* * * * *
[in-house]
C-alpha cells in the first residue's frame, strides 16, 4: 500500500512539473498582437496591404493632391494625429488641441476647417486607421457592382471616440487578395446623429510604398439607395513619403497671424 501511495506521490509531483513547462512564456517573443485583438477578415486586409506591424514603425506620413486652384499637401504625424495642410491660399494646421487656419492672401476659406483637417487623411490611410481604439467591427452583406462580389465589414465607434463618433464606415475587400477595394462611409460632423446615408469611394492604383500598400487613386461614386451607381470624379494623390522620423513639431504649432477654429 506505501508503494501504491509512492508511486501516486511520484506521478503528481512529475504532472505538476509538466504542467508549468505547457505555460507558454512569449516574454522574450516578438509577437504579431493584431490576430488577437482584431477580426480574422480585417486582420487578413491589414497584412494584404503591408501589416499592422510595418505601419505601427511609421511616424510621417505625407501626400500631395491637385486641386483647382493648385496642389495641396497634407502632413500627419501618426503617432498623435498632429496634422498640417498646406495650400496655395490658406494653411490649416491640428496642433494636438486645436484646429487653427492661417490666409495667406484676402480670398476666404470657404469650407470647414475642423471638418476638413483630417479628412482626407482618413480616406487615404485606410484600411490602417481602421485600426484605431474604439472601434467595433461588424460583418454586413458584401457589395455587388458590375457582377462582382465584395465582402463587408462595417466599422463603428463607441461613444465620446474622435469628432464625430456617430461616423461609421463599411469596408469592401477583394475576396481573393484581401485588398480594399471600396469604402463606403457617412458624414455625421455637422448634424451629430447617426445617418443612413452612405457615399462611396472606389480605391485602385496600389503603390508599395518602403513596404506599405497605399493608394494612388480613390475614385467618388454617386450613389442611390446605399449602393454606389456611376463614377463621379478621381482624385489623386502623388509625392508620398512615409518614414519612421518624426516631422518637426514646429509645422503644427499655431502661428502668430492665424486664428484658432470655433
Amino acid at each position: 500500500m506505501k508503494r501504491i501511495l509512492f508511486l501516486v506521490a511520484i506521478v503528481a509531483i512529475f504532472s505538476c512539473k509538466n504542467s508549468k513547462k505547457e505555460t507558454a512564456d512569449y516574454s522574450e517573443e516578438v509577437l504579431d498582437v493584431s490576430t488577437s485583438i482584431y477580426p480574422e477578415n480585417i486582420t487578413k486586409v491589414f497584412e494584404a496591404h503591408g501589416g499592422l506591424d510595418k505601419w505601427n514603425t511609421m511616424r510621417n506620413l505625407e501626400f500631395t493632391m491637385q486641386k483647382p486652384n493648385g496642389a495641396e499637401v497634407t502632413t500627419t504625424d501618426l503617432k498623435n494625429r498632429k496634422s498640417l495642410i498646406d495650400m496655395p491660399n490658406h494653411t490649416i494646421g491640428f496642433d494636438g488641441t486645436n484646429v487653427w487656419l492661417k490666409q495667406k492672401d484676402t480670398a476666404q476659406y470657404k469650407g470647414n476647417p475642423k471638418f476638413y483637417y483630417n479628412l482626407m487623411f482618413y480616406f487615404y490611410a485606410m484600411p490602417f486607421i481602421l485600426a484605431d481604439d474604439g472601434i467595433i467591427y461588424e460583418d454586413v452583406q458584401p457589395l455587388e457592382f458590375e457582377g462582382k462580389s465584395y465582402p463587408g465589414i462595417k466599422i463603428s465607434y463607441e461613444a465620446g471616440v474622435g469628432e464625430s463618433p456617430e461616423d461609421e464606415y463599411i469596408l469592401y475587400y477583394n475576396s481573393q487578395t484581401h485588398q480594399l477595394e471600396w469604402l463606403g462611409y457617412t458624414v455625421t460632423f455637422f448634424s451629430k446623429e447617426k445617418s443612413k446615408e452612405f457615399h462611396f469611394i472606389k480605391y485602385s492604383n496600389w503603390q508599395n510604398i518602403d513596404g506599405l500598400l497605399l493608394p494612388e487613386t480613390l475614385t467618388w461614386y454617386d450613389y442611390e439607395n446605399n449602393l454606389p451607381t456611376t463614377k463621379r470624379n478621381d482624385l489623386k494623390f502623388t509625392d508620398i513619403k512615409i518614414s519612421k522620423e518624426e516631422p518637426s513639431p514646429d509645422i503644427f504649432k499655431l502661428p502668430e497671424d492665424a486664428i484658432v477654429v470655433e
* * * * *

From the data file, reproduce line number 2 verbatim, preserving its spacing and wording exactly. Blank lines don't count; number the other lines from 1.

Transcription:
C-alpha cells in the first residue's frame, strides 16, 4: 500500500512539473498582437496591404493632391494625429488641441476647417486607421457592382471616440487578395446623429510604398439607395513619403497671424 501511495506521490509531483513547462512564456517573443485583438477578415486586409506591424514603425506620413486652384499637401504625424495642410491660399494646421487656419492672401476659406483637417487623411490611410481604439467591427452583406462580389465589414465607434463618433464606415475587400477595394462611409460632423446615408469611394492604383500598400487613386461614386451607381470624379494623390522620423513639431504649432477654429 506505501508503494501504491509512492508511486501516486511520484506521478503528481512529475504532472505538476509538466504542467508549468505547457505555460507558454512569449516574454522574450516578438509577437504579431493584431490576430488577437482584431477580426480574422480585417486582420487578413491589414497584412494584404503591408501589416499592422510595418505601419505601427511609421511616424510621417505625407501626400500631395491637385486641386483647382493648385496642389495641396497634407502632413500627419501618426503617432498623435498632429496634422498640417498646406495650400496655395490658406494653411490649416491640428496642433494636438486645436484646429487653427492661417490666409495667406484676402480670398476666404470657404469650407470647414475642423471638418476638413483630417479628412482626407482618413480616406487615404485606410484600411490602417481602421485600426484605431474604439472601434467595433461588424460583418454586413458584401457589395455587388458590375457582377462582382465584395465582402463587408462595417466599422463603428463607441461613444465620446474622435469628432464625430456617430461616423461609421463599411469596408469592401477583394475576396481573393484581401485588398480594399471600396469604402463606403457617412458624414455625421455637422448634424451629430447617426445617418443612413452612405457615399462611396472606389480605391485602385496600389503603390508599395518602403513596404506599405497605399493608394494612388480613390475614385467618388454617386450613389442611390446605399449602393454606389456611376463614377463621379478621381482624385489623386502623388509625392508620398512615409518614414519612421518624426516631422518637426514646429509645422503644427499655431502661428502668430492665424486664428484658432470655433